PT on the Net Research

Classical Dancer


Question:

My client is a classical dancer. If I am to train a dancer to get stronger for lifting the girls he dances with, I would use squats and deadlift, but should I let the feet turn out a little (obviously with knees over the toes) as this is how they lift when dancing? Would this be more functional, or should I just teach with feet straight ahead? I would be very grateful for your opinion on this.

Answer:

When performing squats and deadlifts, you need to maintain perfect form. These movements are basic movements, not actually functional athletic movements. To strengthen the correct muscles effectively and safely, you need to keep perfect form.

The form should not change, but you need to increase the tempo (the main focus should be on the power phase). Since dancers primarily use fast twitch muscles fibers, you need to produce more of these fibers, so you should perform these exercises at a quicker pace (i.e., 4-1-2).

A key point is to make sure your client has a good flexibility program. The reason is dancing can at times ca have violent movements, and if your client has tight muscles, he’ll have a greater chance of injury. Thus, an effective flexibility program will not only lessen the chance of injury, but it also gives your dancer a longer leaner look, plus a “longer muscle is a stronger muscle.”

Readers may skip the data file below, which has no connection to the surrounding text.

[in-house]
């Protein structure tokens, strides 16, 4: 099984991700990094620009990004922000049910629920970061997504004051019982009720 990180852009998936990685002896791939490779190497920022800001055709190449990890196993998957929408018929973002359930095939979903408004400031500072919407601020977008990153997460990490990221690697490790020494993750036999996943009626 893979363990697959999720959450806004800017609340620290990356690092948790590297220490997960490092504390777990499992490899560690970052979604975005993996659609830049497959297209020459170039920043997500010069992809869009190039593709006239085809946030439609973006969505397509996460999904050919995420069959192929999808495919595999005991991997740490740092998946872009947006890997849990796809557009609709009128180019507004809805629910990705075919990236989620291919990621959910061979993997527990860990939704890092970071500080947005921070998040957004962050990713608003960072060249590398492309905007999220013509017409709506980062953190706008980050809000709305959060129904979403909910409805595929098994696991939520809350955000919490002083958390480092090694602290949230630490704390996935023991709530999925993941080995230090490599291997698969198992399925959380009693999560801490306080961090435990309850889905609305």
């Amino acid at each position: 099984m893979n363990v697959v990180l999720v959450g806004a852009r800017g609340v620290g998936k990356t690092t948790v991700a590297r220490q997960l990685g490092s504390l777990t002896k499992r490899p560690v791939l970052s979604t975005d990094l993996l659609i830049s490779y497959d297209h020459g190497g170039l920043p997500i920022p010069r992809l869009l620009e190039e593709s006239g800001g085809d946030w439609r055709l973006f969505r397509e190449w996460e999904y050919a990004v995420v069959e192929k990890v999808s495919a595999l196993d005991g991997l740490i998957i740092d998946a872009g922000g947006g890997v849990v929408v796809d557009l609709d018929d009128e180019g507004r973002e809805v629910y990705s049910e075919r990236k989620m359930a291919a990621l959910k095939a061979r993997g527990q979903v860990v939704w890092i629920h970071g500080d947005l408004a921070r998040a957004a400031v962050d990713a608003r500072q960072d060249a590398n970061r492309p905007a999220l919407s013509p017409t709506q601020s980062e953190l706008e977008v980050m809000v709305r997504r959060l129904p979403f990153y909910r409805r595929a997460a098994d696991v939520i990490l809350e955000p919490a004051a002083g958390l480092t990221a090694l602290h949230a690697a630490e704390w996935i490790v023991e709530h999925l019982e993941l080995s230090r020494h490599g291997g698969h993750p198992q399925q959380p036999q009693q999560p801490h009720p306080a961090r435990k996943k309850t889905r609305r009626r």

Having said the above, when training, you want to mimic the sport as best you can. You mentioned your client having to lift a dance partner. Below are some exercises that mimic that movement. While not exactly the same, the biomechanical movements of the exercises are very similar to a classic dance lift. These exercises will produce the correct strength needed to make lifting a dance partner easier. Use these exercises and go ahead and add your own twist to them to get the form of the lift as perfect as you can. 

  1. Rotation - PNF With MB
  2. Squat w/ Bosu Ball
  3. Squat - Oly Bar w/ Oblique Shoulder Press

I hope this helped. Good luck, and good health.